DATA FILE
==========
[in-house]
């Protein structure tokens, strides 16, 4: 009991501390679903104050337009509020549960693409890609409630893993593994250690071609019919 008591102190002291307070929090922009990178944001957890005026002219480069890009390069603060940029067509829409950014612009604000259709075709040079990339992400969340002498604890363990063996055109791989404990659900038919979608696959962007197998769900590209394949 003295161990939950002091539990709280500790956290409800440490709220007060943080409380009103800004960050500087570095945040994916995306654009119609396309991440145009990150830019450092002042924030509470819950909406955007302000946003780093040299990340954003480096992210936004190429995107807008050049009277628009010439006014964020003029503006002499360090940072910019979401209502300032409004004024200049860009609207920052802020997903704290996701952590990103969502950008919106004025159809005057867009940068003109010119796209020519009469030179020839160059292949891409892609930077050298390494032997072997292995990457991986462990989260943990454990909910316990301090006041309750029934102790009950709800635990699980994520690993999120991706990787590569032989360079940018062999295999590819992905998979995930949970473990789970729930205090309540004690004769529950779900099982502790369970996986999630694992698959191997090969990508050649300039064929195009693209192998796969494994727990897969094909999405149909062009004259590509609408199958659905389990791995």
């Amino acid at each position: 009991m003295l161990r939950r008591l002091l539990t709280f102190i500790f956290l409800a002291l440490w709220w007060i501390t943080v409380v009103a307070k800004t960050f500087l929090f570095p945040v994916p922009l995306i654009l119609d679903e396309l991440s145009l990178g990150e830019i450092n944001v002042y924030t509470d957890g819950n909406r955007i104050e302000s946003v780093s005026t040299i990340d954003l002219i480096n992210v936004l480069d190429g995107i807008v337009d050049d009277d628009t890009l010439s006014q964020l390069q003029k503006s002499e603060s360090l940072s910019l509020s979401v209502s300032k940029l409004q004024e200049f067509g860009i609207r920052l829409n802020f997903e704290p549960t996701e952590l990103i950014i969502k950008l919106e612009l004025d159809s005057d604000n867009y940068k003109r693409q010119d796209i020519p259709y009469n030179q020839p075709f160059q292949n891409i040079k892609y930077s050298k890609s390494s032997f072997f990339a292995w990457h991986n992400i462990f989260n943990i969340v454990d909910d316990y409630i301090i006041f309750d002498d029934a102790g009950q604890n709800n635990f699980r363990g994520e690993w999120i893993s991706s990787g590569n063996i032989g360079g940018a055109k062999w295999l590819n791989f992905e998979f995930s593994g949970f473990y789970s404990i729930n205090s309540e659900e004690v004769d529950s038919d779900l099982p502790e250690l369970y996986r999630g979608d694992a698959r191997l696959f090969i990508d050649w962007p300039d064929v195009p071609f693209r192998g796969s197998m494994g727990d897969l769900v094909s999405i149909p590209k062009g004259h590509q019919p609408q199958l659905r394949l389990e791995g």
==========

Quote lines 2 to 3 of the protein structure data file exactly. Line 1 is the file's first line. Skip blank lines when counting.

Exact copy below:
């Protein structure tokens, strides 16, 4: 009991501390679903104050337009509020549960693409890609409630893993593994250690071609019919 008591102190002291307070929090922009990178944001957890005026002219480069890009390069603060940029067509829409950014612009604000259709075709040079990339992400969340002498604890363990063996055109791989404990659900038919979608696959962007197998769900590209394949 003295161990939950002091539990709280500790956290409800440490709220007060943080409380009103800004960050500087570095945040994916995306654009119609396309991440145009990150830019450092002042924030509470819950909406955007302000946003780093040299990340954003480096992210936004190429995107807008050049009277628009010439006014964020003029503006002499360090940072910019979401209502300032409004004024200049860009609207920052802020997903704290996701952590990103969502950008919106004025159809005057867009940068003109010119796209020519009469030179020839160059292949891409892609930077050298390494032997072997292995990457991986462990989260943990454990909910316990301090006041309750029934102790009950709800635990699980994520690993999120991706990787590569032989360079940018062999295999590819992905998979995930949970473990789970729930205090309540004690004769529950779900099982502790369970996986999630694992698959191997090969990508050649300039064929195009693209192998796969494994727990897969094909999405149909062009004259590509609408199958659905389990791995």
């Amino acid at each position: 009991m003295l161990r939950r008591l002091l539990t709280f102190i500790f956290l409800a002291l440490w709220w007060i501390t943080v409380v009103a307070k800004t960050f500087l929090f570095p945040v994916p922009l995306i654009l119609d679903e396309l991440s145009l990178g990150e830019i450092n944001v002042y924030t509470d957890g819950n909406r955007i104050e302000s946003v780093s005026t040299i990340d954003l002219i480096n992210v936004l480069d190429g995107i807008v337009d050049d009277d628009t890009l010439s006014q964020l390069q003029k503006s002499e603060s360090l940072s910019l509020s979401v209502s300032k940029l409004q004024e200049f067509g860009i609207r920052l829409n802020f997903e704290p549960t996701e952590l990103i950014i969502k950008l919106e612009l004025d159809s005057d604000n867009y940068k003109r693409q010119d796209i020519p259709y009469n030179q020839p075709f160059q292949n891409i040079k892609y930077s050298k890609s390494s032997f072997f990339a292995w990457h991986n992400i462990f989260n943990i969340v454990d909910d316990y409630i301090i006041f309750d002498d029934a102790g009950q604890n709800n635990f699980r363990g994520e690993w999120i893993s991706s990787g590569n063996i032989g360079g940018a055109k062999w295999l590819n791989f992905e998979f995930s593994g949970f473990y789970s404990i729930n205090s309540e659900e004690v004769d529950s038919d779900l099982p502790e250690l369970y996986r999630g979608d694992a698959r191997l696959f090969i990508d050649w962007p300039d064929v195009p071609f693209r192998g796969s197998m494994g727990d897969l769900v094909s999405i149909p590209k062009g004259h590509q019919p609408q199958l659905r394949l389990e791995g």